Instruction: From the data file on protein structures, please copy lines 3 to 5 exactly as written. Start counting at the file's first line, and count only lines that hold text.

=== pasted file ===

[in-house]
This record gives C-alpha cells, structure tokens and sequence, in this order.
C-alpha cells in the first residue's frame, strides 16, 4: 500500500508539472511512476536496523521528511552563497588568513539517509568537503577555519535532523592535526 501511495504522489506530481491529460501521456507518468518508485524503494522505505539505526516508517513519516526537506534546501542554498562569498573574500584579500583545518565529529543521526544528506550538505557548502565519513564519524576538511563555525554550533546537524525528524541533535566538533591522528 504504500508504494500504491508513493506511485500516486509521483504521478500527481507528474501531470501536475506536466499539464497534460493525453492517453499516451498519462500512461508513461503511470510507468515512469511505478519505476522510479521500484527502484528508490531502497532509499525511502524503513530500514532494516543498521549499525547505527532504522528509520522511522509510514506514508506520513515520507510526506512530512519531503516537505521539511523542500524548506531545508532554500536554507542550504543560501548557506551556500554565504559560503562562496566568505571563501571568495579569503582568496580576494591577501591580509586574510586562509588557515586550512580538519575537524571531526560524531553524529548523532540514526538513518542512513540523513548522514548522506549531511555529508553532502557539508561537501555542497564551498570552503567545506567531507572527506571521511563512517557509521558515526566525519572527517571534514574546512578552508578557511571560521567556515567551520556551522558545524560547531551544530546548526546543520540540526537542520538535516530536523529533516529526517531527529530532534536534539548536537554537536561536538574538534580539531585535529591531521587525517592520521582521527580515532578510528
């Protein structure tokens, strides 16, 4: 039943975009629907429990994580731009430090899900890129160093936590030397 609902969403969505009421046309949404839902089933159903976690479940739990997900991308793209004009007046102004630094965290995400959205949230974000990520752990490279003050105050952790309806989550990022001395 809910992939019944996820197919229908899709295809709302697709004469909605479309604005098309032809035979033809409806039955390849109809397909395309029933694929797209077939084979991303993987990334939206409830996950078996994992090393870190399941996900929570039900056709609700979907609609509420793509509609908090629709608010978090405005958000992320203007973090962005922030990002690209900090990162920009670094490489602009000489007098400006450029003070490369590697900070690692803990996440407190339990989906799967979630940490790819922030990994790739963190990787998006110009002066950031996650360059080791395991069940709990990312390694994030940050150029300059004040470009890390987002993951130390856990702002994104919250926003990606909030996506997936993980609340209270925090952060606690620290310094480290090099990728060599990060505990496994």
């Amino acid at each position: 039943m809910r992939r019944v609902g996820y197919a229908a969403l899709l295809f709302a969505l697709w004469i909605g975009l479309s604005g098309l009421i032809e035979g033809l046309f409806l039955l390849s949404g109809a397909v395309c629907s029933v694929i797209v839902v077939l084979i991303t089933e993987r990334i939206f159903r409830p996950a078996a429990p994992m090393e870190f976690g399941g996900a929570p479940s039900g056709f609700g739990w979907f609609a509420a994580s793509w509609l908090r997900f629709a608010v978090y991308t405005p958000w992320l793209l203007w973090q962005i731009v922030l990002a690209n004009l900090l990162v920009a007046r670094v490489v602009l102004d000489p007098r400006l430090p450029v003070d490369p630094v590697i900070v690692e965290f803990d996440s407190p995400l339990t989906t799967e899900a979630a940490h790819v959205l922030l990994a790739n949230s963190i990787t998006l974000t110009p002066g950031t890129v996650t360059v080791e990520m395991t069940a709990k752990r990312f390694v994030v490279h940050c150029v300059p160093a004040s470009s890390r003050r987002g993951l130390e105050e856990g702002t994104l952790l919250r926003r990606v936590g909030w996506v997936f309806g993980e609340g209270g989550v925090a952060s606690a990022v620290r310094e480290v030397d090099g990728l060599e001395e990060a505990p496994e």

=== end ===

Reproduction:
C-alpha cells in the first residue's frame, strides 16, 4: 500500500508539472511512476536496523521528511552563497588568513539517509568537503577555519535532523592535526 501511495504522489506530481491529460501521456507518468518508485524503494522505505539505526516508517513519516526537506534546501542554498562569498573574500584579500583545518565529529543521526544528506550538505557548502565519513564519524576538511563555525554550533546537524525528524541533535566538533591522528 504504500508504494500504491508513493506511485500516486509521483504521478500527481507528474501531470501536475506536466499539464497534460493525453492517453499516451498519462500512461508513461503511470510507468515512469511505478519505476522510479521500484527502484528508490531502497532509499525511502524503513530500514532494516543498521549499525547505527532504522528509520522511522509510514506514508506520513515520507510526506512530512519531503516537505521539511523542500524548506531545508532554500536554507542550504543560501548557506551556500554565504559560503562562496566568505571563501571568495579569503582568496580576494591577501591580509586574510586562509588557515586550512580538519575537524571531526560524531553524529548523532540514526538513518542512513540523513548522514548522506549531511555529508553532502557539508561537501555542497564551498570552503567545506567531507572527506571521511563512517557509521558515526566525519572527517571534514574546512578552508578557511571560521567556515567551520556551522558545524560547531551544530546548526546543520540540526537542520538535516530536523529533516529526517531527529530532534536534539548536537554537536561536538574538534580539531585535529591531521587525517592520521582521527580515532578510528
């Protein structure tokens, strides 16, 4: 039943975009629907429990994580731009430090899900890129160093936590030397 609902969403969505009421046309949404839902089933159903976690479940739990997900991308793209004009007046102004630094965290995400959205949230974000990520752990490279003050105050952790309806989550990022001395 809910992939019944996820197919229908899709295809709302697709004469909605479309604005098309032809035979033809409806039955390849109809397909395309029933694929797209077939084979991303993987990334939206409830996950078996994992090393870190399941996900929570039900056709609700979907609609509420793509509609908090629709608010978090405005958000992320203007973090962005922030990002690209900090990162920009670094490489602009000489007098400006450029003070490369590697900070690692803990996440407190339990989906799967979630940490790819922030990994790739963190990787998006110009002066950031996650360059080791395991069940709990990312390694994030940050150029300059004040470009890390987002993951130390856990702002994104919250926003990606909030996506997936993980609340209270925090952060606690620290310094480290090099990728060599990060505990496994």
């Amino acid at each position: 039943m809910r992939r019944v609902g996820y197919a229908a969403l899709l295809f709302a969505l697709w004469i909605g975009l479309s604005g098309l009421i032809e035979g033809l046309f409806l039955l390849s949404g109809a397909v395309c629907s029933v694929i797209v839902v077939l084979i991303t089933e993987r990334i939206f159903r409830p996950a078996a429990p994992m090393e870190f976690g399941g996900a929570p479940s039900g056709f609700g739990w979907f609609a509420a994580s793509w509609l908090r997900f629709a608010v978090y991308t405005p958000w992320l793209l203007w973090q962005i731009v922030l990002a690209n004009l900090l990162v920009a007046r670094v490489v602009l102004d000489p007098r400006l430090p450029v003070d490369p630094v590697i900070v690692e965290f803990d996440s407190p995400l339990t989906t799967e899900a979630a940490h790819v959205l922030l990994a790739n949230s963190i990787t998006l974000t110009p002066g950031t890129v996650t360059v080791e990520m395991t069940a709990k752990r990312f390694v994030v490279h940050c150029v300059p160093a004040s470009s890390r003050r987002g993951l130390e105050e856990g702002t994104l952790l919250r926003r990606v936590g909030w996506v997936f309806g993980e609340g209270g989550v925090a952060s606690a990022v620290r310094e480290v030397d090099g990728l060599e001395e990060a505990p496994e």